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Equilibrium of Constant-Temperature Constant-Pressure System

Another case of physical interest is that where a system, $ A$ , is maintained under conditions of both constant temperature and constant pressure. This is a situation that occurs frequently in the laboratory, where we might carry out an experiment in a thermostat at atmospheric pressure (say). Therefore, let us suppose that $ A$ is in thermal contact with a heat reservoir, $ A'$ , that is held at the constant temperature $ T_0$ , and at the constant pressure $ p_0$ . The system $ A$ can exchange heat with the reservoir, $ A'$ , but the latter is so large that its temperature, $ T_0$ , remains constant. Likewise, the system $ A$ can change its volume, $ V$ , at the expense of that of the reservoir, $ A'$ , doing work on the reservoir in the process. However, $ A'$ is so large that its pressure, $ p_0$ , remains unaffected by this relatively small volume change.

The analysis of the equilibrium conditions for system $ A$ follows similar lines to the that in the previous section. The entropy, $ S^{(0)}$ , of the combined system $ A^{(0)} = A + A'$ satisfies the condition that in any spontaneous process

$\displaystyle {\mit\Delta}S^{(0)} = {\mit\Delta}S +{\mit\Delta}S'\geq 0.$ (9.19)

If $ A$ absorbs heat $ Q$ from $ A'$ in this process then $ {\mit\Delta}S'=-Q/T_0$ . Furthermore, the first law of thermodynamics yields

$\displaystyle Q = {\mit\Delta}\overline{E} + p_0 {\mit\Delta}V + W^{ \ast},$ (9.20)

where $ p_0 {\mit\Delta}V$ is the work done by $ A$ against the constant pressure, $ p_0$ , of the reservoir, $ A'$ , and where $ W^{ \ast}$ denotes any other work done by $ A$ in the process. (For example, $ W^{ \ast}$ might refer to electrical work.) Thus, we can write

$\displaystyle {\mit\Delta}S^{(0)} ={\mit\Delta}S-\frac{Q}{T_0}=\frac{T_0 {\mit...
...,\ast})}{T_0} =\frac{{\mit\Delta}(T_0 S-\overline{E}-p_0 V)-W^{ \ast}}{T_0},$ (9.21)


$\displaystyle {\mit\Delta} S^{(0)} = \frac{-{\mit\Delta}G_0-W^{ \ast}}{T_0}.$ (9.22)

Here, we have made use of the fact that $ T_0$ and $ p_0$ are constants. We have also introduced the definition

$\displaystyle G_0\equiv \overline{E} - T_0 S+p_0 V,$ (9.23)

where $ G_0$ becomes the Gibbs free energy, $ G=\overline{E}-T S+p V$ , of system $ A$ when the temperature and pressure of this system are both equal to those of the reservoir, $ A'$ .

The fundamental condition (9.19) can be combined with Equation (9.22) to give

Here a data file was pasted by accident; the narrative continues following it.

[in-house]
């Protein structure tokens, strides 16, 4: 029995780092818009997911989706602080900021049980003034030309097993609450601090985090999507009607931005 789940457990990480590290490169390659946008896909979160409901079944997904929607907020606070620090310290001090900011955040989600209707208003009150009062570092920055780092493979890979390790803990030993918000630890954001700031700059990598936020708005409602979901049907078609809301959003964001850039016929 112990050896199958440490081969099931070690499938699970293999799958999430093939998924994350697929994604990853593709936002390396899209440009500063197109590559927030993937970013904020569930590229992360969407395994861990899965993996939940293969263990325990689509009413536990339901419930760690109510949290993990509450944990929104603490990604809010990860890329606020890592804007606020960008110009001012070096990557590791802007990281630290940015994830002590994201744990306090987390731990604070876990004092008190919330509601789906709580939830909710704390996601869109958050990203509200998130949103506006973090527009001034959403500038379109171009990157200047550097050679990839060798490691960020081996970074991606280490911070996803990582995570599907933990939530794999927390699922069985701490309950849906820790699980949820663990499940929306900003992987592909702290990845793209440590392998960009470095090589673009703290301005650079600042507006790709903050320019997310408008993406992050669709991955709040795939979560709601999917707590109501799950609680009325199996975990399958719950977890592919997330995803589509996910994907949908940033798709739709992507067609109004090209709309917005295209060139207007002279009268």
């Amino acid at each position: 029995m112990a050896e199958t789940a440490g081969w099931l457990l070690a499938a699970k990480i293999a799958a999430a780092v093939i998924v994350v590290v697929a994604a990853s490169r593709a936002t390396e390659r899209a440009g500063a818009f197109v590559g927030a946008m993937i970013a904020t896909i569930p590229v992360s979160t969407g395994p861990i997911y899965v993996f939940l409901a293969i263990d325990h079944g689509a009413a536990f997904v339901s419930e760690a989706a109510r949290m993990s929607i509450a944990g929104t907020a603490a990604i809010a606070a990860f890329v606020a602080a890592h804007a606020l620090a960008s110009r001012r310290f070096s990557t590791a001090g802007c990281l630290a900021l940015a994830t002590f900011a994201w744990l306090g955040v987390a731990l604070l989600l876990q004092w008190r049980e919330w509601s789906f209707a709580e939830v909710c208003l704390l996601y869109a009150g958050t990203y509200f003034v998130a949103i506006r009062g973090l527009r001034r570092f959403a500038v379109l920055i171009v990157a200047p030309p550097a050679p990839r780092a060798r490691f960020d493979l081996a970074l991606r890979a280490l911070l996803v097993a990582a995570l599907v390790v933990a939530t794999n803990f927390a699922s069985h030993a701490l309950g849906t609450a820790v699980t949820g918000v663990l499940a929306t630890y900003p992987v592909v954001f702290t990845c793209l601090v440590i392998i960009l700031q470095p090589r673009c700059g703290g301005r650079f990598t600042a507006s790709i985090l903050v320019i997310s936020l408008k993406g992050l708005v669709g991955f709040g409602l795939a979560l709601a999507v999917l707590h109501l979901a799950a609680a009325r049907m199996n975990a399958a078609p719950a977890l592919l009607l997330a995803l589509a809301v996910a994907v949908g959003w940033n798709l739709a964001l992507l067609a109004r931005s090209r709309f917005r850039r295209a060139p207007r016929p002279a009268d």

$\displaystyle W^{ \ast}\leq (-{\mit\Delta} G_0)$ (9.24)

(assuming that $ T_0$ is positive). This relation implies that the maximum work (other than the work done on the pressure reservoir) that can be done by system $ A$ is $ (-{\mit\Delta}G_0)$ . (Incidentally, this is the reason that $ G$ is also called a ``free energy''.) The maximum work corresponds to the equality sign in the preceding equation, and is obtained when the process used is quasi-static (so that $ A$ is always in equilibrium with $ A'$ , and $ T=T_0$ , $ p=p_0$ ).

If the external parameters of system $ A$ (except its volume) are held constant then $ W^{ \ast}=0$ , and Equation (9.24) yields the condition

$\displaystyle {\mit\Delta} G_0\leq 0.$ (9.25)

Thus, we arrive at the following statement:
If a system is in contact with a reservoir at constant temperature and pressure then the stable equilibrium state is such that

$\displaystyle G_0={\rm minimum}.$    

The preceding statement can again be phrased in more explicit statistical terms. Suppose that the external parameters of $ A$ (except its volume) are fixed, so that $ W^{ \ast}=0$ . Furthermore, let $ A$ be described by some parameter $ y$ . If $ y$ changes from some standard value $ y_1$ then the corresponding change in the total entropy of $ A^{(0)}$ is

$\displaystyle {\mit\Delta}S^{(0)} =-\frac{{\mit\Delta}G_0}{T_0}.$ (9.26)

But, in an equilibrium state, the probability, $ P(y)$ , that the parameter lies between $ y$ and $ y+\delta y$ is given by

$\displaystyle P(y)\propto \exp\left[\frac{S^{(0)}(y)}{k}\right].$ (9.27)

Now, from Equation (9.26),

$\displaystyle S^{(0)}(y) = S^{(0)}(y_1)-\frac{{\mit\Delta}G_0}{T_0} = S^{(0)}(y_1) - \left[\frac{G_0(y)-G_0(y_1)}{T_0}\right].$ (9.28)

However, because $ y_1$ is just some arbitrary constant, the corresponding constant terms can be absorbed into the constant of proportionality in Equation (9.27), which then becomes

$\displaystyle P(y)\propto \exp\left[-\frac{G_0(y)}{k T_0}\right].$ (9.29)

This equation shows explicitly that the most probable state is one in which $ G_0$ attains a minimum value, and also allows us to determine the relative probability of fluctuations about this state.

next up previous
Next: Stability of Single-Phase Substance Up: Multi-Phase Systems Previous: Equilibrium of Constant-Temperature System
Richard Fitzpatrick 2016-01-25